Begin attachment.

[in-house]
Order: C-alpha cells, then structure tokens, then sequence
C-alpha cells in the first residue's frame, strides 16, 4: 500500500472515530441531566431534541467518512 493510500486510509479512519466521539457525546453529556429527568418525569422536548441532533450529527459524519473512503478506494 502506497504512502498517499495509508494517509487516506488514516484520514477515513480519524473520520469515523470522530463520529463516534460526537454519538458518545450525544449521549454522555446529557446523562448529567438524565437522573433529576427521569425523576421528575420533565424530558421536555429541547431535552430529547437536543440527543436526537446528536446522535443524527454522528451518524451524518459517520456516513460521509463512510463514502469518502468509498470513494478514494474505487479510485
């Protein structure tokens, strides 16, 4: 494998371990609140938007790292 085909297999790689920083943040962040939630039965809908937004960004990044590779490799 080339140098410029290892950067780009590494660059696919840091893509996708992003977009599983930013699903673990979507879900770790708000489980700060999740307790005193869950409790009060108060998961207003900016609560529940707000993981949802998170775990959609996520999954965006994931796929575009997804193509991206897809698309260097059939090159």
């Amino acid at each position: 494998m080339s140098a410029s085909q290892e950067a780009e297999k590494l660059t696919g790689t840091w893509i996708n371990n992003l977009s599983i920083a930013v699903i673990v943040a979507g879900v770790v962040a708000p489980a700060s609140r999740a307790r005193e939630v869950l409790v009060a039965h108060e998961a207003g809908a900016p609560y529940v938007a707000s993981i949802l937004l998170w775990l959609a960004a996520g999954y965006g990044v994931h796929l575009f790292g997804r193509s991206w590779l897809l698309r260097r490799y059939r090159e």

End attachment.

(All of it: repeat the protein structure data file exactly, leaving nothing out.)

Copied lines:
[in-house]
Order: C-alpha cells, then structure tokens, then sequence
C-alpha cells in the first residue's frame, strides 16, 4: 500500500472515530441531566431534541467518512 493510500486510509479512519466521539457525546453529556429527568418525569422536548441532533450529527459524519473512503478506494 502506497504512502498517499495509508494517509487516506488514516484520514477515513480519524473520520469515523470522530463520529463516534460526537454519538458518545450525544449521549454522555446529557446523562448529567438524565437522573433529576427521569425523576421528575420533565424530558421536555429541547431535552430529547437536543440527543436526537446528536446522535443524527454522528451518524451524518459517520456516513460521509463512510463514502469518502468509498470513494478514494474505487479510485
């Protein structure tokens, strides 16, 4: 494998371990609140938007790292 085909297999790689920083943040962040939630039965809908937004960004990044590779490799 080339140098410029290892950067780009590494660059696919840091893509996708992003977009599983930013699903673990979507879900770790708000489980700060999740307790005193869950409790009060108060998961207003900016609560529940707000993981949802998170775990959609996520999954965006994931796929575009997804193509991206897809698309260097059939090159």
């Amino acid at each position: 494998m080339s140098a410029s085909q290892e950067a780009e297999k590494l660059t696919g790689t840091w893509i996708n371990n992003l977009s599983i920083a930013v699903i673990v943040a979507g879900v770790v962040a708000p489980a700060s609140r999740a307790r005193e939630v869950l409790v009060a039965h108060e998961a207003g809908a900016p609560y529940v938007a707000s993981i949802l937004l998170w775990l959609a960004a996520g999954y965006g990044v994931h796929l575009f790292g997804r193509s991206w590779l897809l698309r260097r490799y059939r090159e």